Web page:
16 September, 2010

Day 69 - Battle of Britain

To his train, parked just outside Beauvais, Göring called his local commanders. He "fulminated" about the previous day's raid, complaining that "the fighters have let us down". Revised tactics were agreed for daylight bombing raids. Using smaller bombing groups and stronger fighter escorts, "nuisance" raids were to be made by single bombers or fighter bombers in all weathers. The main weight of the air offensive was to be transferred to the night bombers.

Göring was not the only one to debrief his commanders. Park called a meeting of his controllers and rehearsed a number of complaints. Squadrons were failing to rendezvous before attacking the enemy, individual squadrons were being allocated to raids that were too big for them and the enemy fighters were being allowed to draw up the Group aircraft prematurely, with the German bombers approaching later while the British aircraft were on the ground refuelling.

Meanwhile, the British newspapers were following the lead of the BBC from the previous day. The broadcaster had made the most of the RAF victory, its last main bulletin of the day parading 185 Nazis downed. That figure was too late for most of the morning dailies. The Daily Express had to make do with "175 shot down", while the Daily Mail, offered, "Greatest day for RAF", recording: "350 came – only 175 returned". Early editions of the Evening Standard caught up with the BBC, running the 185 figure, calling it a "record". All the dailies carried news of the bombing of the Palace.

The front page of the Standard also carried the obligatory "puff" for the Anderson shelter, recording how a family had just completed the erection of one when a raid had started and they were forced to take refuge in it. Their house had been demolished, while the shelter "was left safely on the edge of a crater and all escaped injury". On page three was published a picture of a brick-built surface shelter in a south London street, amid the ruins of houses, with the legend: "… the surface shelters stood fast".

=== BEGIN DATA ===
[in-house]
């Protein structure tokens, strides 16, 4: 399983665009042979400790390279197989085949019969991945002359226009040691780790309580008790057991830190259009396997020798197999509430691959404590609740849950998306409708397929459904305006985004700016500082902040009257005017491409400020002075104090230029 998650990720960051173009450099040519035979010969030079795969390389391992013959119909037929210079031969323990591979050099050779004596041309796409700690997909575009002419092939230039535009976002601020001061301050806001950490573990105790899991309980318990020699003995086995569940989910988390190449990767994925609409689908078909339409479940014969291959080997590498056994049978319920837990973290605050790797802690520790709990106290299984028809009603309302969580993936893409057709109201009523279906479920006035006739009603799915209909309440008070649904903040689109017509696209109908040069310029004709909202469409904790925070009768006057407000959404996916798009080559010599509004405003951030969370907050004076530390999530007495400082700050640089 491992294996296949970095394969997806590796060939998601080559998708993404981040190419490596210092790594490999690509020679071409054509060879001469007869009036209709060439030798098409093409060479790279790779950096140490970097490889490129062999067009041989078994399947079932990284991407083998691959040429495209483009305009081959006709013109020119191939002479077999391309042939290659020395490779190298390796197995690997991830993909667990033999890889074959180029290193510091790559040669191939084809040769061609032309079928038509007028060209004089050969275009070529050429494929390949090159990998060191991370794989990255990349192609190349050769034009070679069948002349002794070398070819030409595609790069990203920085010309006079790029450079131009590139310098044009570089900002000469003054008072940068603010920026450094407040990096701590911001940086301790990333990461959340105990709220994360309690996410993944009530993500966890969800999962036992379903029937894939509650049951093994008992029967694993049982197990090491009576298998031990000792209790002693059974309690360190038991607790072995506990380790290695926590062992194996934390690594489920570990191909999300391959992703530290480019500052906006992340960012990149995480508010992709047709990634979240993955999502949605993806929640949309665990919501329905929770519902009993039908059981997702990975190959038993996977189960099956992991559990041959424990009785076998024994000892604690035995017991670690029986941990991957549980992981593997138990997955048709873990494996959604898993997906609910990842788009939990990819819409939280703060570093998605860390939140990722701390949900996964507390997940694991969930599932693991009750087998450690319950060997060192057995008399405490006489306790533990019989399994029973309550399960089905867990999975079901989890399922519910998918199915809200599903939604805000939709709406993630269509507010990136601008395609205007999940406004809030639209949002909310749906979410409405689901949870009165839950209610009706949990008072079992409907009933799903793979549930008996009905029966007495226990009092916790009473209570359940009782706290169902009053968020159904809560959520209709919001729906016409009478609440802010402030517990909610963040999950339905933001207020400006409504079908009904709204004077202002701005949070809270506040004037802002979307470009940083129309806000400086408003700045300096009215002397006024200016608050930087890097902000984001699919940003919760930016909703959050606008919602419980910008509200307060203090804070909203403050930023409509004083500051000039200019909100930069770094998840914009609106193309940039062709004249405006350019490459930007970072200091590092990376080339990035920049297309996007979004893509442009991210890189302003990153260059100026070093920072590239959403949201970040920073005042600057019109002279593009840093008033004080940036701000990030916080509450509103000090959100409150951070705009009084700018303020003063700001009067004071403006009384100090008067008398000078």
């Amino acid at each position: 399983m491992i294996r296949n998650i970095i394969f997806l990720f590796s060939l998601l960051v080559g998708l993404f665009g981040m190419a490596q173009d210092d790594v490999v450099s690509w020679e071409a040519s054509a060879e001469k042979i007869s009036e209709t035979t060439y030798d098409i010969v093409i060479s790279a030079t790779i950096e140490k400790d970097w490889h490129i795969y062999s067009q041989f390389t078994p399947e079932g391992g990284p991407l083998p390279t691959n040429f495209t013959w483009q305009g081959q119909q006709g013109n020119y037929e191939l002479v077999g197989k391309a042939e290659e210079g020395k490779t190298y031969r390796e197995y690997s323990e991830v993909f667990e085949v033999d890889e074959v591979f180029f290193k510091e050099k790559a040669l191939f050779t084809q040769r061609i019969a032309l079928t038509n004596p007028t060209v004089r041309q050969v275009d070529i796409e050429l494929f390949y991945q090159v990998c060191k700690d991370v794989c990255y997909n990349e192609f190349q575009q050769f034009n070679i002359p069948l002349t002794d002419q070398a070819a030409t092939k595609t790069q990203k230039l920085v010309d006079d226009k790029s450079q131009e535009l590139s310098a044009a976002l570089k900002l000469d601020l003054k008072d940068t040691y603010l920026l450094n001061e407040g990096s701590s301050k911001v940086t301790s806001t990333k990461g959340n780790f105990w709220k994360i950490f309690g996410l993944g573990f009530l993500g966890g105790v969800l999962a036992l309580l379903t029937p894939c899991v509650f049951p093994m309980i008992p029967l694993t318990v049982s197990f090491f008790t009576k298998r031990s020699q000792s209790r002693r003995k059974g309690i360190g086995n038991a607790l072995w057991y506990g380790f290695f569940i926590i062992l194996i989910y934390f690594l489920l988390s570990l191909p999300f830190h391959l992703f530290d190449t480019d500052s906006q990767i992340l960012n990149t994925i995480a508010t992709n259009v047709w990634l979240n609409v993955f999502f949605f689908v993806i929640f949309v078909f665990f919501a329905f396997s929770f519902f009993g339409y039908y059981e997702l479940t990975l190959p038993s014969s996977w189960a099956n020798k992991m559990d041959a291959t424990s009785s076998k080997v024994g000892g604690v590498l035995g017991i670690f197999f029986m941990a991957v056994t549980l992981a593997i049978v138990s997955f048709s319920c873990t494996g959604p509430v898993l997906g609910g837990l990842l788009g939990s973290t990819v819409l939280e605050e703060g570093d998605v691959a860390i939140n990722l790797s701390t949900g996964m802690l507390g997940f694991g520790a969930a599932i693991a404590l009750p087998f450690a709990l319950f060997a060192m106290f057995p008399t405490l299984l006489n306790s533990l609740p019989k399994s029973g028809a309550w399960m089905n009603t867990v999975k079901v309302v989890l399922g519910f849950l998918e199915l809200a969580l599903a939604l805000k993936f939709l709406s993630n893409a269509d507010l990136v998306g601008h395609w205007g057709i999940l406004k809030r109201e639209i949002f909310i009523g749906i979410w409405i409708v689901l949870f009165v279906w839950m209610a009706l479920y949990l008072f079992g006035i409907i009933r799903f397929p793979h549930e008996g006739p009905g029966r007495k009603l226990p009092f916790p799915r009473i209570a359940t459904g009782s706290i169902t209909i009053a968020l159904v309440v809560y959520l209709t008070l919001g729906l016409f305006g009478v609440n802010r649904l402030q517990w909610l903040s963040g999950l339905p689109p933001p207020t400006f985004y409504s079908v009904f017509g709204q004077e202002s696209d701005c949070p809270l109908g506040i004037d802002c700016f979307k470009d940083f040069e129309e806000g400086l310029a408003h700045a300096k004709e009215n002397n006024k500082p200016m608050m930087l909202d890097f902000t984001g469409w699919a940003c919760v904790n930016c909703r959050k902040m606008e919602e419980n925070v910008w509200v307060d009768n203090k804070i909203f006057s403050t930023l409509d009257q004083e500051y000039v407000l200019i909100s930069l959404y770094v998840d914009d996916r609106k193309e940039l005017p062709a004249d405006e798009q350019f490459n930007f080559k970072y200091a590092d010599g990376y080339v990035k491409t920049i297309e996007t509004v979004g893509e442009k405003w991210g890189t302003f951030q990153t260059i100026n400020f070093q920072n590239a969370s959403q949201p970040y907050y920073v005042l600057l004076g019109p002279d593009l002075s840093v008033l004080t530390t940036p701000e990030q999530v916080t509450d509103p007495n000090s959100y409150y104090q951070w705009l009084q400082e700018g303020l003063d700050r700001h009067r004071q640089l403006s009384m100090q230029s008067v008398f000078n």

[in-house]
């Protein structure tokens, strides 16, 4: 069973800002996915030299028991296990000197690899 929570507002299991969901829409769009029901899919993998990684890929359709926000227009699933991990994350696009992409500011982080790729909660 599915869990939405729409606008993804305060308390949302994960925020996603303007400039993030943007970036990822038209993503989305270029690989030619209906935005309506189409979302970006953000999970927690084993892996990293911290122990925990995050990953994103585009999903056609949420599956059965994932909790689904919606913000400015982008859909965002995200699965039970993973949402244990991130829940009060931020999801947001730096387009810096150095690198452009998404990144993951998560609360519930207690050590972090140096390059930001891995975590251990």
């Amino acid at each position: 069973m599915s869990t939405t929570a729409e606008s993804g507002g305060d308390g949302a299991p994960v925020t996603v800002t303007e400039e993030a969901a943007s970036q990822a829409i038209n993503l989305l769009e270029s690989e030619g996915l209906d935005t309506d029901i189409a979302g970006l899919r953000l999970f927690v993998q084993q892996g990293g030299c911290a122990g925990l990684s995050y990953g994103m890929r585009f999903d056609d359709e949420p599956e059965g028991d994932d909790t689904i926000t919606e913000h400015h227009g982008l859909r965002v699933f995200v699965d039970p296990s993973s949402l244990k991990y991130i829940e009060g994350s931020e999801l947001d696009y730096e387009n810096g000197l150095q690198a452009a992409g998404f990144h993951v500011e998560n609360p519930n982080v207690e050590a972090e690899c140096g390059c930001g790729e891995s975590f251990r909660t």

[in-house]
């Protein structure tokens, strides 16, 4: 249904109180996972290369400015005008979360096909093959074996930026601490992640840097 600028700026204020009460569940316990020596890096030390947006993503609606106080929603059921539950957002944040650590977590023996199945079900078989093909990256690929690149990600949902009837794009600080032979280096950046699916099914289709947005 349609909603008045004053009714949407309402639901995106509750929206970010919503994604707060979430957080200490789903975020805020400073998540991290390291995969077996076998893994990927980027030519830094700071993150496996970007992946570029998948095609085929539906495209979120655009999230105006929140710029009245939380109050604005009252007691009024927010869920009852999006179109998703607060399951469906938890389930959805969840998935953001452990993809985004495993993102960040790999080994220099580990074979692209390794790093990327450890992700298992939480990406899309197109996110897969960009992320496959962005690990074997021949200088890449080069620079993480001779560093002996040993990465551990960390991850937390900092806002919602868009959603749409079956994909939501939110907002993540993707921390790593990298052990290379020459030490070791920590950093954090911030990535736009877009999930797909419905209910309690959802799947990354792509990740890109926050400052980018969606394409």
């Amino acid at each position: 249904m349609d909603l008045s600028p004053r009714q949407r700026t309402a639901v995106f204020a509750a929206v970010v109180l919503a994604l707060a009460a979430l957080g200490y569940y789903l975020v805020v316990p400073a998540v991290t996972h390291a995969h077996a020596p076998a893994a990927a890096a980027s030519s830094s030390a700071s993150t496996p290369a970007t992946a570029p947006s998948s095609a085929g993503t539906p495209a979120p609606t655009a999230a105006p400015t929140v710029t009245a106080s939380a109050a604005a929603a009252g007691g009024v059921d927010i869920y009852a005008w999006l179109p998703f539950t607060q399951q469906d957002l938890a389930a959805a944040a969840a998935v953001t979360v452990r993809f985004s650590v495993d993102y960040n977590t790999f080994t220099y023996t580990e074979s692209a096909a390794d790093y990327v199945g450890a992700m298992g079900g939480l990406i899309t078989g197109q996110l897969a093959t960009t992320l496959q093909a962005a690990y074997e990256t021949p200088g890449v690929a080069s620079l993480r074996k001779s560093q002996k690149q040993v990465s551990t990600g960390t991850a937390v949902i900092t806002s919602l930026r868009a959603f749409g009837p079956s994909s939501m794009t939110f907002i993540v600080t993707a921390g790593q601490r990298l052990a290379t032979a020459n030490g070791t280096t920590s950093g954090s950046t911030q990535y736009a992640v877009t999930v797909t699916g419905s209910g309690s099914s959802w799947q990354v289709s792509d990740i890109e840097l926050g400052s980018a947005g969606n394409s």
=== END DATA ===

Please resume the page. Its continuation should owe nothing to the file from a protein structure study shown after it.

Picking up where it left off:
Focusing on the great victory, The Daily Telegraph reported: "Of the 350 to 400 enemy planes launched in two waves against the capital and south-east England, 175, or nearly 50 percent were shot down according to returns". It added: "The Germans' loss yesterday was their highest since Aug 15, when 180 were shot down. On Aug 18 they lost 153. In personnel their loss yesterday was over 500 airmen against 20 RAF pilots".

The Daily Herald told a similar story, but added that anti-aircraft guns had brought down four of the 175 Germans. They paper went on to say that, in both of the raids, the gallant pilots and squadrons of the RAF harassed the bombers so much that those that were not shot down, were harried and chased right back to the Channel. The Germans had encountered their most grueling reception so far.

The Daily Mirror leader, however, was concerned this day with bigger things. "We reach the climax of the war", it proclaimed. The question for the week was: "Invasion or not?"
As each hour passes now Hitler’s evil star is on the wane. Unless he destroys Britain his fate and the fate of his German rats is sealed. We are ready! Every man and woman knows what to do. The fighting Services and civil defenders are all in the front line. If Hitler attempts this monstrous vanity we shall smite him a hammer blow and may win such a resounding victory that the whole Nazi system, foul and rotten to the core, may begin to topple.
Home Intelligence recorded "enthusiastic praise" for the junior service. It also noted that "most people anticipate an invasion in the next few days, and are confident that it will be a failure". The Guardian, though, was picking up the Basler Nachrichten sources which had led the Sunday Express to question whether the invasion would take place. Its headline was: "Invasion not necessary" (pictured right). This conveyed, via Reuters and the correspondent from Basler Nachrichten that "official quarters" in Germany believed that Britain could be brought to her knees by the destruction of her economic life by air attack and blockade.

Whether the air attack was directed at economic targets or destroying public morale (or both) is moot - and it was certainly the case that air attack is one of the mechanisms for enforcing the blockade. Either way though, the correspondent was spelling out options which were exactly in line with those set out by the British Chiefs of Staff on 25 May 1940, when they noted that there were three ways in which Germany might break down the resistance of the United Kingdom .

The first of these options was unrestricted air attack aimed at breaking public morale. The second was starvation of the country by attack on shipping and ports. Third, last and possibly least was "occupation by invasion." The invasion option was about to be ruled out - in effect, it had never been an option. That left the "terror bombing" and the blockade - one down two to go. But, in either case, there was only one objective - the surrender of the British.